It was likewise clarified coaches and other staff members are prohibited from providing NIL deals to student-athletes through their own businesses, including paying athletes to promote the coach’s camp. Student-athletes are also prohibited from receiving compensation for promoting an athletics competition in which they participate.

School involvement with a collective and other NIL entities

Under the Interim NIL policy, questions persist about schools and/or school personnel involvement with collectives and other NIL entities. For reference, a collective is an organization formed to benefit student-athletes, usually at a specific institution. The basic principle of most collectives is that an alum, or group of alums, form a company with a goal of funneling NIL opportunities for student-athletes of that institution. In May of this year, the NCAA released guidance clarifying that a collective falls under the purview of the NCAA’s definition of “booster,” which means they are precluded from recruiting and/or providing benefits to prospective student-athletes.

The newly released guidance makes it clear there are permissible ways for coaches and other school personnel to engage with collectives. School personnel, including coaches, can assist with fundraising activities through appearances or by providing autographed memorabilia. However, they cannot donate cash directly to the collective or other NIL entity, and they cannot be employed by, or have an ownership stake in, an outside NIL entity. Schools are also permitted to request donors to provide funds to the collective and other NIL entities, provided the schools do not request those funds be directed to a specific sport or student-athletes. Schools also can provide tickets or suites to NIL entities through sponsorship agreements, provided the terms of those agreements are the same as for other sponsors. Those same assets cannot be offered as an incentive to provide funds to an NIL entity.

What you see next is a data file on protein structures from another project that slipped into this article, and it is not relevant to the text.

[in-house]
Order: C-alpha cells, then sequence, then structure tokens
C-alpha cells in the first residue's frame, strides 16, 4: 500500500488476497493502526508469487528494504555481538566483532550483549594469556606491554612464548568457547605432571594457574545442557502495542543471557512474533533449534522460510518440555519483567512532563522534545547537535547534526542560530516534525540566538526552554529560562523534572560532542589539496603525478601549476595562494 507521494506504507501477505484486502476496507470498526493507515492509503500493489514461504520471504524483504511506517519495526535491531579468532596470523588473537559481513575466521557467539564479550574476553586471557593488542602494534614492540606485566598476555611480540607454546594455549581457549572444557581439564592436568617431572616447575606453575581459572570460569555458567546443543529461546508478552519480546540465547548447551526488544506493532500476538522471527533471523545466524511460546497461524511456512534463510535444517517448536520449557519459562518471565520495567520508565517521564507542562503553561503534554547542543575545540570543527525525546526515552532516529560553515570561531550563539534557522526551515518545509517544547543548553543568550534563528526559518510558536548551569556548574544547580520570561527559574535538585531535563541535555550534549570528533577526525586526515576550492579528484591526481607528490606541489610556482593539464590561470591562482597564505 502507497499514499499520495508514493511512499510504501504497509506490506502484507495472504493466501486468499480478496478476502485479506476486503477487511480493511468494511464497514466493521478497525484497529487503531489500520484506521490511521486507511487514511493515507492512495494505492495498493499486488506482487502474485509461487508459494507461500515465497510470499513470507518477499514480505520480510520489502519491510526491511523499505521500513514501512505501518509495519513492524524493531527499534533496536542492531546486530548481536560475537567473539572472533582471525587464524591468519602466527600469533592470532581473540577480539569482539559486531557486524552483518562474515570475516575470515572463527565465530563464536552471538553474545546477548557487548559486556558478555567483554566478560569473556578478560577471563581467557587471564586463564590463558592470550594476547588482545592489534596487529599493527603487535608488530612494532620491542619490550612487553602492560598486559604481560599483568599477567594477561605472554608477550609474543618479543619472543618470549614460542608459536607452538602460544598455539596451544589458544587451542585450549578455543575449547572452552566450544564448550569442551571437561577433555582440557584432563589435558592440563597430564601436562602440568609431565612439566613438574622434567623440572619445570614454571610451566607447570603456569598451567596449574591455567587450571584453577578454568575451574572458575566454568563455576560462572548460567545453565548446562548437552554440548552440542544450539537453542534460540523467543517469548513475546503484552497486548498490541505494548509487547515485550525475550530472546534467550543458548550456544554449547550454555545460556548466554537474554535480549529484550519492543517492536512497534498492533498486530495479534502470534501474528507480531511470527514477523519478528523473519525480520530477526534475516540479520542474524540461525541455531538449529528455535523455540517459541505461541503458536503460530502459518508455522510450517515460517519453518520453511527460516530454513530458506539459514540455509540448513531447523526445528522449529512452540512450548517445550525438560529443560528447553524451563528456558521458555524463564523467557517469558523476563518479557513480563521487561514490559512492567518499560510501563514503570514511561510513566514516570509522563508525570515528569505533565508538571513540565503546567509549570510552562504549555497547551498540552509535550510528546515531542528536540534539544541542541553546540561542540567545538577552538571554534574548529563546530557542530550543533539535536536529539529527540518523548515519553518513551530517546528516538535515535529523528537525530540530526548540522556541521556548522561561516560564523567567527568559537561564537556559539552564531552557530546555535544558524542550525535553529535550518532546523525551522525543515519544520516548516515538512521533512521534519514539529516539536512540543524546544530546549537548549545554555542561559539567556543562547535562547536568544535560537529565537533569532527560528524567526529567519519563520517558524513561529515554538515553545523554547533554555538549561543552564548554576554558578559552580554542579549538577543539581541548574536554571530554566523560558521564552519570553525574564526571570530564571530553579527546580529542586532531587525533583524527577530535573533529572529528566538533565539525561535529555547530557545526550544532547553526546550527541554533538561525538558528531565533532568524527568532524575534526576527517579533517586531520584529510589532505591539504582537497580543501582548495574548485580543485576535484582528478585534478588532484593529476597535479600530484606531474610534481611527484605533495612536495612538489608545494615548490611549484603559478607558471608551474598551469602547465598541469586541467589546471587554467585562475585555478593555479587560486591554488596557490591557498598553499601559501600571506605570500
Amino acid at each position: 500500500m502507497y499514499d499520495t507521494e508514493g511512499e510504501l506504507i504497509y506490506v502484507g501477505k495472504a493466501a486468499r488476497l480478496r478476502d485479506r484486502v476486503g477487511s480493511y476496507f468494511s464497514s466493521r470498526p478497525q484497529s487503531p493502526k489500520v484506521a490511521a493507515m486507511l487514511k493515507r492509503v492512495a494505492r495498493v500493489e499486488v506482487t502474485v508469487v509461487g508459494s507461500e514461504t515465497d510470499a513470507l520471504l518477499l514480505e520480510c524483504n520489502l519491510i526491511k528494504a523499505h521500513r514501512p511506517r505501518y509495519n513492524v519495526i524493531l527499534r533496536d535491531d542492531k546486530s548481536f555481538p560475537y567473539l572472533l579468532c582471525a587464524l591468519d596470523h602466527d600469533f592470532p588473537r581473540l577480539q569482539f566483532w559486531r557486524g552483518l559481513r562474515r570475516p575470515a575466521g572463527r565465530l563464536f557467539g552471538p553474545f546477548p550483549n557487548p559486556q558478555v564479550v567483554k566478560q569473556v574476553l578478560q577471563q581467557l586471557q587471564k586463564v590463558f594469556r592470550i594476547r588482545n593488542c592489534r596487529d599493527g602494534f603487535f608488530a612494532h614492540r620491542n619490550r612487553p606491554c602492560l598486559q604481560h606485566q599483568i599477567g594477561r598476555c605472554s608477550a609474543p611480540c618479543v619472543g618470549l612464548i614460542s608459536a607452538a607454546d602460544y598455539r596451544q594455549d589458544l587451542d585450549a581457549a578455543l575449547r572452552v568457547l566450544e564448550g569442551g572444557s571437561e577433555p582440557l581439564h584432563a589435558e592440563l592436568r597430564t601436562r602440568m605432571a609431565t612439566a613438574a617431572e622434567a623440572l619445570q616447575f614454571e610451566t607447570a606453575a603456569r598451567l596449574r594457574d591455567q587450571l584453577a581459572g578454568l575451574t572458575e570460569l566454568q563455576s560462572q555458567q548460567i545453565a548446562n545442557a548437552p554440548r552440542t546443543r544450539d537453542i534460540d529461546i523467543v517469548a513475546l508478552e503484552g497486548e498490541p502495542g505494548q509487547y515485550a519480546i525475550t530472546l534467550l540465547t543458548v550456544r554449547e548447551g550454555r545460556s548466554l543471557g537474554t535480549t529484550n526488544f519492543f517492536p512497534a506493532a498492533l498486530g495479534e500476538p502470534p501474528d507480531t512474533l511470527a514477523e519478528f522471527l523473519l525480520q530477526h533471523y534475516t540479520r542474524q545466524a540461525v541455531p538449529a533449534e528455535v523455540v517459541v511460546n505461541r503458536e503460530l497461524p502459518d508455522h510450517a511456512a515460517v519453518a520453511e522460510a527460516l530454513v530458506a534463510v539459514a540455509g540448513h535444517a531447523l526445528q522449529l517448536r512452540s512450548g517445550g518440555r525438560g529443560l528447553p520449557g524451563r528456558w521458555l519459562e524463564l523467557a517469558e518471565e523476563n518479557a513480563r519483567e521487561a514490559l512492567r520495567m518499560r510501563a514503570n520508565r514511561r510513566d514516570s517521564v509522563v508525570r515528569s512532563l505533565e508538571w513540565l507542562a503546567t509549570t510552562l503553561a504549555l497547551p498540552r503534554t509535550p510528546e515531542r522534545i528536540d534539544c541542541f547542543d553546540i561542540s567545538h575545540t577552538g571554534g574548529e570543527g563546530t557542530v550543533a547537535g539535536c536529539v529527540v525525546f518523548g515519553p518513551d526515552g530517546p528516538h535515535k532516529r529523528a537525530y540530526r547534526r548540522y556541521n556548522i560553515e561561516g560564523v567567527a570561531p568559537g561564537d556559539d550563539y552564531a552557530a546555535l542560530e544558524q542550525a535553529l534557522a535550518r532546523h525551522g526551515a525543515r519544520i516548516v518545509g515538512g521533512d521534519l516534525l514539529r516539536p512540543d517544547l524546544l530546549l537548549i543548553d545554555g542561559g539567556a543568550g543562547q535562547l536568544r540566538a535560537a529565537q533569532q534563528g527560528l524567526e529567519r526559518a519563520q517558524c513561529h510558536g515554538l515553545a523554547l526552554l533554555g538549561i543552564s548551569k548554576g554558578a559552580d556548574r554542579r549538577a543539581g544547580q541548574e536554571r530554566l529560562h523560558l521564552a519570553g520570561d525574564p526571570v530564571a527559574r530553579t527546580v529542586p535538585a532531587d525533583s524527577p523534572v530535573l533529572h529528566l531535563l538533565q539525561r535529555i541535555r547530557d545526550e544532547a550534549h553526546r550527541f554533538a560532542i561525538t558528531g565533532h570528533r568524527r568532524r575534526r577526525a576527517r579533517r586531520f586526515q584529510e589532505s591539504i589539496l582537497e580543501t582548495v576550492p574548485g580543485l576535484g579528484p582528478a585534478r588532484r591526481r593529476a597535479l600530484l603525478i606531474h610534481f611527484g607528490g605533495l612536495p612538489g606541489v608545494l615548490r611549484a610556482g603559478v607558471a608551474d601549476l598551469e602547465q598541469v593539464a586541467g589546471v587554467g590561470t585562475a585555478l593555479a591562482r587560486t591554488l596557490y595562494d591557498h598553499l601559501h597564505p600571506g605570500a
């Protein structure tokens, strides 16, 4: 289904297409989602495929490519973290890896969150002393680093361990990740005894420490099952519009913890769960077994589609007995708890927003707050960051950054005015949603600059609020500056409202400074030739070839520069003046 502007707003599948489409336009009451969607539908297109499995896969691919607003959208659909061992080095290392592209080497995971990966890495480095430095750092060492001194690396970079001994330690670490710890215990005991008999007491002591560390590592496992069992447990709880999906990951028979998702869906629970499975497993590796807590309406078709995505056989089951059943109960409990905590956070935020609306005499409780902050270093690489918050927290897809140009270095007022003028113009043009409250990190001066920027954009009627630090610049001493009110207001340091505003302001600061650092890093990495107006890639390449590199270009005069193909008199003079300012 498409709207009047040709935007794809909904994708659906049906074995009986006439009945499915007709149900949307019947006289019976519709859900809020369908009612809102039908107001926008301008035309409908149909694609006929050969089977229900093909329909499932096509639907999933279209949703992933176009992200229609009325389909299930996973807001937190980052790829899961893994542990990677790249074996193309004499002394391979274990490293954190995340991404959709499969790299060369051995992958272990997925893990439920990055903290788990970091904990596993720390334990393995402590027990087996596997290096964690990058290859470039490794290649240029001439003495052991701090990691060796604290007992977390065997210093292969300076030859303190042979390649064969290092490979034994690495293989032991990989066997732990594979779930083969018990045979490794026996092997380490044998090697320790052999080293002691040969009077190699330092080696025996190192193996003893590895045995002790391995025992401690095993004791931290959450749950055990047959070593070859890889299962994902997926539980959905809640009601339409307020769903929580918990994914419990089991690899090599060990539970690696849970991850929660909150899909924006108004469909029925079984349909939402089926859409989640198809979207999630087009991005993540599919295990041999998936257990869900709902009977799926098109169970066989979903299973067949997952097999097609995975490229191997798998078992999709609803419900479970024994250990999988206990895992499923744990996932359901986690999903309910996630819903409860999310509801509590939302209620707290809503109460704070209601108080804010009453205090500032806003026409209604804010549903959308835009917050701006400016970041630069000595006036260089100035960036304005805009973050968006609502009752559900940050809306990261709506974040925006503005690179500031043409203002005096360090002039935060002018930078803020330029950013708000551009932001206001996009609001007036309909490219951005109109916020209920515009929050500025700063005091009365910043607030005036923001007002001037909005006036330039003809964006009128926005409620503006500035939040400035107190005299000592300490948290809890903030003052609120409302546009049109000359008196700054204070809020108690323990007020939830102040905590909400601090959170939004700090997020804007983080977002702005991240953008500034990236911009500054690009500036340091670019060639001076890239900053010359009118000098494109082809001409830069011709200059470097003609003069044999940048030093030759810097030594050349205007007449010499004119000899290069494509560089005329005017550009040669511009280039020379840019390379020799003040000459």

In this guidance, the NCAA has adopted a new standard for potential violations that places a substantial burden on member schools. Where available information indicates a school engaged in impermissible conduct under the NIL Interim Policy, the NCAA “will presume a violation occurred unless the school clearly demonstrates that the behaviors in question were in line with existing NCAA rules and the interim policy.” This leaves schools with a lot of vagueness, uncertainty and an uphill battle if there is a question of a potential violation. The board reiterated the purpose of this guidance, and others regarding the NIL Interim Policy, is “not intended to question the eligibility of enrolled student-athletes.”

It’s important to remember a New York school policy may be more restrictive than what is allowed under this new guidance. With the fast-changing NIL landscape, it is vital to stay abreast of NCAA NIL policies and guidance, the New York NIL bill and any potential federal bills. To review your school’s NIL policy or approach, or if you have any NIL related questions, please contact Tracie L. Lopardi at (716) 200-5128 or tlopardi@HarrisBeach.com.

This alert is not a substitute for advice of counsel on specific legal issues.

Harris Beach has offices throughout New York state, including Albany, Buffalo, Ithaca, New York City, Rochester, Saratoga Springs, Syracuse, Uniondale and White Plains, as well as Washington D.C., New Haven, Connecticut and Newark, New Jersey.